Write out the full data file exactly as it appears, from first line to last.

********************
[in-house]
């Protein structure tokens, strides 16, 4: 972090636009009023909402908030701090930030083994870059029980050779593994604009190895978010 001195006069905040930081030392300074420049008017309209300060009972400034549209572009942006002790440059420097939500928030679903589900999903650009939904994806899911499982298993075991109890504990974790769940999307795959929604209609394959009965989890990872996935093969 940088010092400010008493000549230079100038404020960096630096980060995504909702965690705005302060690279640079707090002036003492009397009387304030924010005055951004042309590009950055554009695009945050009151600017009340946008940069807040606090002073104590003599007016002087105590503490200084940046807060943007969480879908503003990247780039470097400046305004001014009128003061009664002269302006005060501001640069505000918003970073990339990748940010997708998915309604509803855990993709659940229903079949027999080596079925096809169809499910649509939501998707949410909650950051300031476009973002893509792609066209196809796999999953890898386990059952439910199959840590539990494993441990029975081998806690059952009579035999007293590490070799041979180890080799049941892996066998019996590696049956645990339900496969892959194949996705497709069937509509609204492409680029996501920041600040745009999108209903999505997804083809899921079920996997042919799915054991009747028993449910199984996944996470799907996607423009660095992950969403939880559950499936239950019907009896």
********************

[in-house]
């Protein structure tokens, strides 16, 4: 972090636009009023909402908030701090930030083994870059029980050779593994604009190895978010 001195006069905040930081030392300074420049008017309209300060009972400034549209572009942006002790440059420097939500928030679903589900999903650009939904994806899911499982298993075991109890504990974790769940999307795959929604209609394959009965989890990872996935093969 940088010092400010008493000549230079100038404020960096630096980060995504909702965690705005302060690279640079707090002036003492009397009387304030924010005055951004042309590009950055554009695009945050009151600017009340946008940069807040606090002073104590003599007016002087105590503490200084940046807060943007969480879908503003990247780039470097400046305004001014009128003061009664002269302006005060501001640069505000918003970073990339990748940010997708998915309604509803855990993709659940229903079949027999080596079925096809169809499910649509939501998707949410909650950051300031476009973002893509792609066209196809796999999953890898386990059952439910199959840590539990494993441990029975081998806690059952009579035999007293590490070799041979180890080799049941892996066998019996590696049956645990339900496969892959194949996705497709069937509509609204492409680029996501920041600040745009999108209903999505997804083809899921079920996997042919799915054991009747028993449910199984996944996470799907996607423009660095992950969403939880559950499936239950019907009896």